Well, I had no idea what the answer was.

But I did know that *evolution* in Greek is εξέλιξη, as an element-for-element calque: both mean “out-twisting”.

And ενέλιξη means “in-twisting”, which should correspond to Latin(-derived) *involution*.

And I looked up the definition of ενέλιξη, and it gave me a bunch of geometrical stuff: ενέλιξη (from the Papyros dictionary):

Στην προβολική γεωμετρία ε. ονομάζεται κάθε μη ταυτοτική προβολικότητα μεταξύ σχηματισμών α’ βαθμίδας και με τον ίδιο φορέα, που συμπίπτει με την αντίστροφή της. Αν μία προβολικότητα έχει ένα ενελικτικό ζεύγος, τότε είναι μία ε.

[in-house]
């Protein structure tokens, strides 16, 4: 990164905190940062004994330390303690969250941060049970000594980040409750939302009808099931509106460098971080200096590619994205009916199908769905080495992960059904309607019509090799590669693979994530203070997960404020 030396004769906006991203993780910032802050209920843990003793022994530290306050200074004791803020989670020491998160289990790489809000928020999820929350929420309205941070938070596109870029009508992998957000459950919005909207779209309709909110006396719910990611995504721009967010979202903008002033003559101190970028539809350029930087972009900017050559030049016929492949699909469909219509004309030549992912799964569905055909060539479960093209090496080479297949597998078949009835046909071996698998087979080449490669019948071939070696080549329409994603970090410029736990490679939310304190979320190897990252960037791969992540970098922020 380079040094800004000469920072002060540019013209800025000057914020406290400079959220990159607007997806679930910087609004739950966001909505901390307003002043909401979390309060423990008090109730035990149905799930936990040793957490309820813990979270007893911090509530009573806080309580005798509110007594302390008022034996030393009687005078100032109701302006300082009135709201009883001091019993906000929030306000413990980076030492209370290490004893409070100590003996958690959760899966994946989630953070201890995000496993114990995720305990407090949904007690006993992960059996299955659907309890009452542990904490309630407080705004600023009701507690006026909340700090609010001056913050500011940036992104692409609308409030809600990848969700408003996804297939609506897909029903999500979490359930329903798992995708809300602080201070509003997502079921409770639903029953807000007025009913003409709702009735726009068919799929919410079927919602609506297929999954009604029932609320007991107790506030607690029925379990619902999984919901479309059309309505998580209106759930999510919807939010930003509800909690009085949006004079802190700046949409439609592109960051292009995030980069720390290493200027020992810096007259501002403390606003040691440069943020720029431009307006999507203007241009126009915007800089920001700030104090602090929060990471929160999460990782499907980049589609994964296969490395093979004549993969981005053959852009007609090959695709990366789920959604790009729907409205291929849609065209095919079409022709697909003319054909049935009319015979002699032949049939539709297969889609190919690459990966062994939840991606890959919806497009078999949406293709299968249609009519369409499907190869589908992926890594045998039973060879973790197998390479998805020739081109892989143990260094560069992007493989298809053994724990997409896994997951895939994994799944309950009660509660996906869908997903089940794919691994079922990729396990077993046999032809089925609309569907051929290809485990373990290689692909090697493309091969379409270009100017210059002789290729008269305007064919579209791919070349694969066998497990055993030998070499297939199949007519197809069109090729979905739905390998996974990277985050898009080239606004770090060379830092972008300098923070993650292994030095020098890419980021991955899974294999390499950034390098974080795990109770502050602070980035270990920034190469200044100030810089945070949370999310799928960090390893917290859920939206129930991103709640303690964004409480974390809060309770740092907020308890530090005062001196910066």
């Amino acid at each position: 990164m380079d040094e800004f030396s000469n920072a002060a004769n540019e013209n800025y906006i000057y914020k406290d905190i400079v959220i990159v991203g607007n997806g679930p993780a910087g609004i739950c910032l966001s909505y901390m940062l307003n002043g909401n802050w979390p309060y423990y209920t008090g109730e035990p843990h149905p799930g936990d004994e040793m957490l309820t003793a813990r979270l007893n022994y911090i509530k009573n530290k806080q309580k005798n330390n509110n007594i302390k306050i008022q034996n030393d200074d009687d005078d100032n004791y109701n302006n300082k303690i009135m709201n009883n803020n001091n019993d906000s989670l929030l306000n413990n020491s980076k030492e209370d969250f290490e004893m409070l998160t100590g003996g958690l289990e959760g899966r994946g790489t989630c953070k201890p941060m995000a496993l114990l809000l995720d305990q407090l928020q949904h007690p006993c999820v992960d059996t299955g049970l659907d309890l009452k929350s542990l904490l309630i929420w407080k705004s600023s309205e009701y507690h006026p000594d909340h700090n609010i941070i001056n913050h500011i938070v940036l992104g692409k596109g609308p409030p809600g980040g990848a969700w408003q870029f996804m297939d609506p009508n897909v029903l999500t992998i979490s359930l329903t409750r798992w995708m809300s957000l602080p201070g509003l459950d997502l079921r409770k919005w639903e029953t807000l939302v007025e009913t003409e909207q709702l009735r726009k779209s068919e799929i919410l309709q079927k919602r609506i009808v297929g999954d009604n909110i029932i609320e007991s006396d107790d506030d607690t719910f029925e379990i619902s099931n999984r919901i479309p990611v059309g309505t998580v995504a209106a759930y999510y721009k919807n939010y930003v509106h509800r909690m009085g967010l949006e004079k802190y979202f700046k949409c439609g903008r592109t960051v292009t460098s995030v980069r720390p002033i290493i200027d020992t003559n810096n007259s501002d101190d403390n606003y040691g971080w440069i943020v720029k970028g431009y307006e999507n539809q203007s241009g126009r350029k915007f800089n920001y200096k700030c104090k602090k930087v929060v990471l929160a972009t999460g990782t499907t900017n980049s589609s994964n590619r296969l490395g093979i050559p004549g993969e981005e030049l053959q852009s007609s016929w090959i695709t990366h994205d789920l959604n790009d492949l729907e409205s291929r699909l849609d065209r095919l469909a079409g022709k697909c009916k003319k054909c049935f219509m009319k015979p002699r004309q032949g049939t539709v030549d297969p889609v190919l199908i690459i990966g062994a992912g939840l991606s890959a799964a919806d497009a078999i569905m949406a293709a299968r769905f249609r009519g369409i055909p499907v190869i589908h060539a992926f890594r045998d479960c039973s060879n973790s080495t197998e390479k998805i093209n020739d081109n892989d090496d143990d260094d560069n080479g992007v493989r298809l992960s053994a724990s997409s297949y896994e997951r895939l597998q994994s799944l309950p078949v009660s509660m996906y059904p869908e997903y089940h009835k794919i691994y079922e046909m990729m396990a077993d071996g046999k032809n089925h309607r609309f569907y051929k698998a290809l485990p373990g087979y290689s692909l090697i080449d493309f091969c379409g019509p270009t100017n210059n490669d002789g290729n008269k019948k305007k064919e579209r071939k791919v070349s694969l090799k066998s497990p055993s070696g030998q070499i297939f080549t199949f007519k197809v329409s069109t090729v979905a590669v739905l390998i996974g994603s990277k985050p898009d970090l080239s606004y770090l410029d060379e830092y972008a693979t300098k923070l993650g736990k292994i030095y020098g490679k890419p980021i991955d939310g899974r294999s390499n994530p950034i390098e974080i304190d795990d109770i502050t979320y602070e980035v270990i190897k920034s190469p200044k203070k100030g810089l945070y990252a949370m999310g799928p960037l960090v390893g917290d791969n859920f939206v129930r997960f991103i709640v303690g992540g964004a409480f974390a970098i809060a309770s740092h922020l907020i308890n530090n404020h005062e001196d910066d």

In projective geometry, an i. is every non-identity projection between first-grade formations with the same bearer, which coincides with its inverse. If a projectivity has an involutionary pair, it is an i.

(Approximate translation, since I don’t know any Greek geometric terminology.)

I then looked up the definition of involution, and it gave me a bunch of geometrical stuff: Involution (mathematics) – Wikipedia

In mathematics, an (

anti-)involution, or aninvolutory function, is a function f that is its own inverse,f(f(x)) =xfor all x in the domain of f.…

2.3 Projective geometryAn involution is a projectivity of period 2, that is, a projectivity that interchanges pairs of points. Coxeter relates three theorems on involutions:

- Any projectivity that interchanges two points is an involution.

I don’t understand geometric terminology in English either, but I hereby decree that they are same difference.